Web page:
Bazgirkhoob, H.; Linhoss, A., and Armandei, M., 2022. A numerical tool for dissolved oxygen simulation in the western Mississippi Sound. Journal of Coastal Research, 38(4), 699–711. Coconut Creek (Florida), ISSN 0749-0208.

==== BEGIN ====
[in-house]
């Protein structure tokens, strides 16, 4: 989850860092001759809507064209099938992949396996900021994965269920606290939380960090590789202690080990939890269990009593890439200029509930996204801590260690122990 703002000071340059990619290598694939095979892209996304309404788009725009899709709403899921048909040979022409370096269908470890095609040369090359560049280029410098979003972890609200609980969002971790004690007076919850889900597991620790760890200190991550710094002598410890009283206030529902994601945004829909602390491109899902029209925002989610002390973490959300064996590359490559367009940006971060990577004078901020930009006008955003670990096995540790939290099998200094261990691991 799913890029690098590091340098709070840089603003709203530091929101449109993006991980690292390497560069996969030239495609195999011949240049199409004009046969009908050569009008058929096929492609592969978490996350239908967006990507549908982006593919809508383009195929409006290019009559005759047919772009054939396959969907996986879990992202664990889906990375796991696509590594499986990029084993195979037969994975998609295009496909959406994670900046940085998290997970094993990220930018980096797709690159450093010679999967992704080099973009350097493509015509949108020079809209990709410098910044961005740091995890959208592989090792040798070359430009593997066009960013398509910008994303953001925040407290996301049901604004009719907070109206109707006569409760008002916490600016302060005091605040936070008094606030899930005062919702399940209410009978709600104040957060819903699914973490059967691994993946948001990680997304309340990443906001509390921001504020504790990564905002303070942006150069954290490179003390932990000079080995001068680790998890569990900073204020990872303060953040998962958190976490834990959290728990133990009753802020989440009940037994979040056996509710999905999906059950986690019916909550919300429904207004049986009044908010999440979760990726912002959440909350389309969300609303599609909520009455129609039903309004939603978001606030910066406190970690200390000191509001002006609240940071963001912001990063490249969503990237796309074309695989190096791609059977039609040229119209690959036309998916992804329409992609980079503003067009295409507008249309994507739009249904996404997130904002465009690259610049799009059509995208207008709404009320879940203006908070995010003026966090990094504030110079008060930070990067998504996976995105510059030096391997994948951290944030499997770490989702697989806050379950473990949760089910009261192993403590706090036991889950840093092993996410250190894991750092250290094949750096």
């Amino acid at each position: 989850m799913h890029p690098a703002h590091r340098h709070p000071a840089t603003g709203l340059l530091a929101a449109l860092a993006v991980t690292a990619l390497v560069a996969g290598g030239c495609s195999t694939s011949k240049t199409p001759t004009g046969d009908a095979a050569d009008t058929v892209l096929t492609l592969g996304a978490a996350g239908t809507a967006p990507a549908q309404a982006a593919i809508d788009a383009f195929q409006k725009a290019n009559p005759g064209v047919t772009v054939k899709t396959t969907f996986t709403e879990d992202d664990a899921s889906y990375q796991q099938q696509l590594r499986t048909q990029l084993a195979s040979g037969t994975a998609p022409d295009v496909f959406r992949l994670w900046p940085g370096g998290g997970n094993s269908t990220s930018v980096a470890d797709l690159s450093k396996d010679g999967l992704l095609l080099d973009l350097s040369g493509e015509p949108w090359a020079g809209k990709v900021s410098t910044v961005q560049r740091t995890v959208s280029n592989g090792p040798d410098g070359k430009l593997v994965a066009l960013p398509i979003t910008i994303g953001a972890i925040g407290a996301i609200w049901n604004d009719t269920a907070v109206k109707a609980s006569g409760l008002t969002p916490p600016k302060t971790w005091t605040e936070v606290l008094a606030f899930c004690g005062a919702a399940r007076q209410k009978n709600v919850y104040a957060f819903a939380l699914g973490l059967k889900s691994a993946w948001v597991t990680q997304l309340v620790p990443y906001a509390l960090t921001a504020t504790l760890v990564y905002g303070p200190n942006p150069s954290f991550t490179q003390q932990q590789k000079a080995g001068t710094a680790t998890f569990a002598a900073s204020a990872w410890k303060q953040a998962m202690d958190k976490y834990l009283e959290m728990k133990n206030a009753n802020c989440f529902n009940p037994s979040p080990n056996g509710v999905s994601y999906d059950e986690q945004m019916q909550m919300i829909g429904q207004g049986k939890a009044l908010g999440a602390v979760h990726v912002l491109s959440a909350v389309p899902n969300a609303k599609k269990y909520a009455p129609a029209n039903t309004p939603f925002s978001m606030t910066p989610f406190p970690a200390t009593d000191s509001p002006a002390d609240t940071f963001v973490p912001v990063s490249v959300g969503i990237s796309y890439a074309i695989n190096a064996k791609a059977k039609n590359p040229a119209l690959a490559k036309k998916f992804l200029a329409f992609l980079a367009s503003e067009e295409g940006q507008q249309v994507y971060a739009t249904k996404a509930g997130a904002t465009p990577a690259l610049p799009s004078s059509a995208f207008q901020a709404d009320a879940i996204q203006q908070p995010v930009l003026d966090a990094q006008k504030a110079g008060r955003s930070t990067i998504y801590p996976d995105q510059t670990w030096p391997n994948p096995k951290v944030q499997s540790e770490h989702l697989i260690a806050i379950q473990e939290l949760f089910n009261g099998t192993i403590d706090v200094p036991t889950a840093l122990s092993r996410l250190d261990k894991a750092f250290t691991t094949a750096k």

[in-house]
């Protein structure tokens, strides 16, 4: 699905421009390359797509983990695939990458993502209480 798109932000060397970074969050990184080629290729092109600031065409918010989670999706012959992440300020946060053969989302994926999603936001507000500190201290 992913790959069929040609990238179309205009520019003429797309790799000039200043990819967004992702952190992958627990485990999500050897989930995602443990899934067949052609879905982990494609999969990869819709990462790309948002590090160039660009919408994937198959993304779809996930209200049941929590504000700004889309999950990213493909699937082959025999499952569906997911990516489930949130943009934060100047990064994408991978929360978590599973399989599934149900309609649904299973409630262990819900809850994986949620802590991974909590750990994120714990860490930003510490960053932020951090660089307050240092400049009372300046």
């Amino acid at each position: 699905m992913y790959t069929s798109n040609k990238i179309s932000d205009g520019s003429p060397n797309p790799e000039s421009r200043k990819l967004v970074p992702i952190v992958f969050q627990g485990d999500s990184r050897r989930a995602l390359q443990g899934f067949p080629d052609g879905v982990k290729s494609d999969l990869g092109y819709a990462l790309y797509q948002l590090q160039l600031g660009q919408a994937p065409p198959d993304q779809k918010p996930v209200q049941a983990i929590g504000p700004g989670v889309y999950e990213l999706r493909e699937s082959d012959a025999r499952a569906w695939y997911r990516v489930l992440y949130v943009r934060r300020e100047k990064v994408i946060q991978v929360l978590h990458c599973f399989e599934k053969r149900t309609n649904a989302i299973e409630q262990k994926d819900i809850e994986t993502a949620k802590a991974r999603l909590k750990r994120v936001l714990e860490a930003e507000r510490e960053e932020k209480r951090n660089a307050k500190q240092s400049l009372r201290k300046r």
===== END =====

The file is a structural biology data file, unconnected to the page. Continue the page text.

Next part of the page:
Dissolved oxygen is an indicator of aquatic health. Hydrodynamic–water quality models facilitate the understanding of flow dynamics and dissolved oxygen in estuarine systems. In this study, dissolved oxygen concentration, seasonality, and vertical stratification were studied in the western Mississippi Sound, Northern Gulf of Mexico. Visual Environmental Fluid Dynamic Code and the water quality model CE-QUAL-ICM were linked together to develop a three-dimensional hydrodynamic and water quality model of the western Mississippi Sound. The model was verified and validated for nutrients and chlorophyl a. Then, the modeled results for dissolved oxygen were compared to measured data. Mean observed dissolved oxygen ranged between 6.29 and 8.48 mg/L in the top and bottom layers at each site. The root mean squared error between measured and modeled dissolved oxygen ranged between 1.30 and 2.87 mg/L. Results indicate that the model was able to capture measured seasonal trends and vertical stratification. The model simulated more realistic results in shallower areas compared to deeper areas. Overall, the model simulated slightly higher dissolved oxygen than what was measured, although 27% of the stations showed no statistical difference between the modeled and measured dissolved oxygen. These results are useful for interpreting the value of this model for future ecological studies. The model can be used as a tool to provide better understanding of the dissolved oxygen dynamics due to multiple scenarios such as hurricanes and storms.